Whether you’re itching to become a Columbia Lion or Yale Bulldog (or for your kid to), you may have heard of mumblings of “Ivy Day” as of late in these parts.
You may recall eagerly checking the mailbox during your senior year in high school to see if you were accepted to one or more of your top colleges. For the elite waiting to hear back from prestigious Ivy League schools, the preparation began long before many of us were even thinking about school.
These days, the nail-biting remains the same, though the big reveal now takes place in cyberspace, and all on March 30, aka “Ivy Day.”
It’s no surprise that given the fierce competition, families start preparing early in the tri-state area.
“While starting on the college admissions process over a decade in advance may sound excessive, parents are right to be concerned about the stakes of admissions to Ivy League schools. Over the last decade, these elite universities have become more competitive than ever before,” said Christopher Rim, Founder and CEO of Command Education, based in the West Village in New York City, pointing to the fact that for the Class of 2026, Harvard received 61,221 applicants, 3.2% of which were accepted and Columbia received 60,377 applicants, 3.73% of which were accepted.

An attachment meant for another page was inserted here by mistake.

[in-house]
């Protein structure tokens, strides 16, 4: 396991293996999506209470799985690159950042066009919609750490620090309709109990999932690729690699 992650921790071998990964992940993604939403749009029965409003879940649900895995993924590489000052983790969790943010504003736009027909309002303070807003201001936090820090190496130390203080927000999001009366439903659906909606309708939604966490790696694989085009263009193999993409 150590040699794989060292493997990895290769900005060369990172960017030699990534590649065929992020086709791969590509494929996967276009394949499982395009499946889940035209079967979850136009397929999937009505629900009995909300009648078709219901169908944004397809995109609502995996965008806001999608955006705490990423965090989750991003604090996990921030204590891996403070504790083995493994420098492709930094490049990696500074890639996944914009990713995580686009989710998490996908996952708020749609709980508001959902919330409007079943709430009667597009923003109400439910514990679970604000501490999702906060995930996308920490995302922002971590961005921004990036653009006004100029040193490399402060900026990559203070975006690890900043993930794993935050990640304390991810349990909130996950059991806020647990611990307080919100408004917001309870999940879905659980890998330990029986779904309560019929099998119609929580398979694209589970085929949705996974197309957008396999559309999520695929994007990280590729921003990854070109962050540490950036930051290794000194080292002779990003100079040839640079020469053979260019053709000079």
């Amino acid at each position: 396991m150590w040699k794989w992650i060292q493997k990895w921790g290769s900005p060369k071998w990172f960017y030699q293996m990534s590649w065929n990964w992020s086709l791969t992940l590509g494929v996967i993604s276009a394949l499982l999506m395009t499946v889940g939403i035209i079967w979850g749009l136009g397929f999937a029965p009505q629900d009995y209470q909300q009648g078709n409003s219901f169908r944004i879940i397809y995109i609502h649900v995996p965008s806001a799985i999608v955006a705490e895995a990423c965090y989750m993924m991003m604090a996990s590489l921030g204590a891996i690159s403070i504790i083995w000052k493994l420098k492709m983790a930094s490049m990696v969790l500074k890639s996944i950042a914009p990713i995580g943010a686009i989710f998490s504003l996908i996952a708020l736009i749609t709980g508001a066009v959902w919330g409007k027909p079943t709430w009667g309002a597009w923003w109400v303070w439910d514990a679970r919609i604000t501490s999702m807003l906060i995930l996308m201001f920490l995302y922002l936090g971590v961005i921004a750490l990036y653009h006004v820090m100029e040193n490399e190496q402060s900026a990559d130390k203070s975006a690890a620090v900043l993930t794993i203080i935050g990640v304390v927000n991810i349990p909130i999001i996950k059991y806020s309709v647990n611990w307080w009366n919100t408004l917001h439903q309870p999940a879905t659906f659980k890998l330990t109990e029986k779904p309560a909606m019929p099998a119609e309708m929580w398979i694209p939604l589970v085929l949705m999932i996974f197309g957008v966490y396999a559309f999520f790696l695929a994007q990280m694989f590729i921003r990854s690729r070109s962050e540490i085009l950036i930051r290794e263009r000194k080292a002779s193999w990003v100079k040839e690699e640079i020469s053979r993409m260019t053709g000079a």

“There are going to be a lot of stressed-outteens and families as Ivy League applicants frantically hit refresh on their portals to see their results,” said Laurie Kopp Weingarten, president and co-founder of One-Stop College Counseling, based in Marlboro, New Jersey, and offering college consultant services nationwide specializing in students applying to the most selective colleges in the country.